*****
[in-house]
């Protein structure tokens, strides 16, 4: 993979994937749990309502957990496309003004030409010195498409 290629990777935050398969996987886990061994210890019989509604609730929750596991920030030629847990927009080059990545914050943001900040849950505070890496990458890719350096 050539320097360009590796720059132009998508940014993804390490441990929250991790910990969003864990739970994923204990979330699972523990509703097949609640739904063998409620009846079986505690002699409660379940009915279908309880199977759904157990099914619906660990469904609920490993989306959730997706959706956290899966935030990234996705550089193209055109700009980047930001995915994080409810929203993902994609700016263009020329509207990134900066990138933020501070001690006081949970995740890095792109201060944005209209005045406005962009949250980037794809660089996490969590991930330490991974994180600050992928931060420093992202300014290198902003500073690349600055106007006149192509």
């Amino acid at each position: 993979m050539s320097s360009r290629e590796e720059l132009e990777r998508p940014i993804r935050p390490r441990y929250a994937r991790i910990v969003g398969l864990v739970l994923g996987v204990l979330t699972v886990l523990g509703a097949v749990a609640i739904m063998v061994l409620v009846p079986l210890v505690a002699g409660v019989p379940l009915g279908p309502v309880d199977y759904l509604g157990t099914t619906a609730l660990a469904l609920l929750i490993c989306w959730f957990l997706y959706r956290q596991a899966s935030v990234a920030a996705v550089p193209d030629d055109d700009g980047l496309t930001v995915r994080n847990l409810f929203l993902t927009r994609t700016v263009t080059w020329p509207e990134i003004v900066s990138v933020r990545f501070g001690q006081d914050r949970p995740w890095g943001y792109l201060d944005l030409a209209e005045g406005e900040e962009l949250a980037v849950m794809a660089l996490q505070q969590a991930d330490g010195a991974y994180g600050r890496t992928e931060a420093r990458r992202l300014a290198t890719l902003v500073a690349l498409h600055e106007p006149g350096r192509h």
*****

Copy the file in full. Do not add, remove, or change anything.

[in-house]
């Protein structure tokens, strides 16, 4: 993979994937749990309502957990496309003004030409010195498409 290629990777935050398969996987886990061994210890019989509604609730929750596991920030030629847990927009080059990545914050943001900040849950505070890496990458890719350096 050539320097360009590796720059132009998508940014993804390490441990929250991790910990969003864990739970994923204990979330699972523990509703097949609640739904063998409620009846079986505690002699409660379940009915279908309880199977759904157990099914619906660990469904609920490993989306959730997706959706956290899966935030990234996705550089193209055109700009980047930001995915994080409810929203993902994609700016263009020329509207990134900066990138933020501070001690006081949970995740890095792109201060944005209209005045406005962009949250980037794809660089996490969590991930330490991974994180600050992928931060420093992202300014290198902003500073690349600055106007006149192509």
């Amino acid at each position: 993979m050539s320097s360009r290629e590796e720059l132009e990777r998508p940014i993804r935050p390490r441990y929250a994937r991790i910990v969003g398969l864990v739970l994923g996987v204990l979330t699972v886990l523990g509703a097949v749990a609640i739904m063998v061994l409620v009846p079986l210890v505690a002699g409660v019989p379940l009915g279908p309502v309880d199977y759904l509604g157990t099914t619906a609730l660990a469904l609920l929750i490993c989306w959730f957990l997706y959706r956290q596991a899966s935030v990234a920030a996705v550089p193209d030629d055109d700009g980047l496309t930001v995915r994080n847990l409810f929203l993902t927009r994609t700016v263009t080059w020329p509207e990134i003004v900066s990138v933020r990545f501070g001690q006081d914050r949970p995740w890095g943001y792109l201060d944005l030409a209209e005045g406005e900040e962009l949250a980037v849950m794809a660089l996490q505070q969590a991930d330490g010195a991974y994180g600050r890496t992928e931060a420093r990458r992202l300014a290198t890719l902003v500073a690349l498409h600055e106007p006149g350096r192509h």